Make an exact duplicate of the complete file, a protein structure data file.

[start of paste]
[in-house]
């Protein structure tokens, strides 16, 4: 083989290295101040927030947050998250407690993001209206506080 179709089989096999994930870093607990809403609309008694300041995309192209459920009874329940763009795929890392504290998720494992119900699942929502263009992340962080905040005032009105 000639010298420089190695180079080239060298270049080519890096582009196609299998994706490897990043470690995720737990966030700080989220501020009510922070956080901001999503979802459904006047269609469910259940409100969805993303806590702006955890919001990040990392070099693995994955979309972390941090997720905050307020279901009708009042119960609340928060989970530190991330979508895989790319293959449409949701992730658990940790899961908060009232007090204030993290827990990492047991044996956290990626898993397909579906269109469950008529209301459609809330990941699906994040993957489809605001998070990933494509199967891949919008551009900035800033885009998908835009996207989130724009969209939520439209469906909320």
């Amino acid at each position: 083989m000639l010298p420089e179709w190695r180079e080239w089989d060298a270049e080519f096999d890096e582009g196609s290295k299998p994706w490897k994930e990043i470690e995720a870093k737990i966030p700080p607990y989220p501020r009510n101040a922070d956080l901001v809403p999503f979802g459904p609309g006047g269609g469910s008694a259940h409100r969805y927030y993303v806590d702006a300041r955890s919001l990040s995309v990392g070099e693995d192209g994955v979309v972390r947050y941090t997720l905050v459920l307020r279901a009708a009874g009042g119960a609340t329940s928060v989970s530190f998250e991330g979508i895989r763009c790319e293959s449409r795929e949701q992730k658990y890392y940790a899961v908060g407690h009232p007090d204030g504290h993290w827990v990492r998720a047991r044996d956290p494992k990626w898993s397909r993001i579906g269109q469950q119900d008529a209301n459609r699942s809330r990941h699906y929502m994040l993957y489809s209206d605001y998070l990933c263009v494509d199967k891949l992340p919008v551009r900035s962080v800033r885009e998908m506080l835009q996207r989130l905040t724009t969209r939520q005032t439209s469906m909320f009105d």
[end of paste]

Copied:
[in-house]
């Protein structure tokens, strides 16, 4: 083989290295101040927030947050998250407690993001209206506080 179709089989096999994930870093607990809403609309008694300041995309192209459920009874329940763009795929890392504290998720494992119900699942929502263009992340962080905040005032009105 000639010298420089190695180079080239060298270049080519890096582009196609299998994706490897990043470690995720737990966030700080989220501020009510922070956080901001999503979802459904006047269609469910259940409100969805993303806590702006955890919001990040990392070099693995994955979309972390941090997720905050307020279901009708009042119960609340928060989970530190991330979508895989790319293959449409949701992730658990940790899961908060009232007090204030993290827990990492047991044996956290990626898993397909579906269109469950008529209301459609809330990941699906994040993957489809605001998070990933494509199967891949919008551009900035800033885009998908835009996207989130724009969209939520439209469906909320």
């Amino acid at each position: 083989m000639l010298p420089e179709w190695r180079e080239w089989d060298a270049e080519f096999d890096e582009g196609s290295k299998p994706w490897k994930e990043i470690e995720a870093k737990i966030p700080p607990y989220p501020r009510n101040a922070d956080l901001v809403p999503f979802g459904p609309g006047g269609g469910s008694a259940h409100r969805y927030y993303v806590d702006a300041r955890s919001l990040s995309v990392g070099e693995d192209g994955v979309v972390r947050y941090t997720l905050v459920l307020r279901a009708a009874g009042g119960a609340t329940s928060v989970s530190f998250e991330g979508i895989r763009c790319e293959s449409r795929e949701q992730k658990y890392y940790a899961v908060g407690h009232p007090d204030g504290h993290w827990v990492r998720a047991r044996d956290p494992k990626w898993s397909r993001i579906g269109q469950q119900d008529a209301n459609r699942s809330r990941h699906y929502m994040l993957y489809s209206d605001y998070l990933c263009v494509d199967k891949l992340p919008v551009r900035s962080v800033r885009e998908m506080l835009q996207r989130l905040t724009t969209r939520q005032t439209s469906m909320f009105d």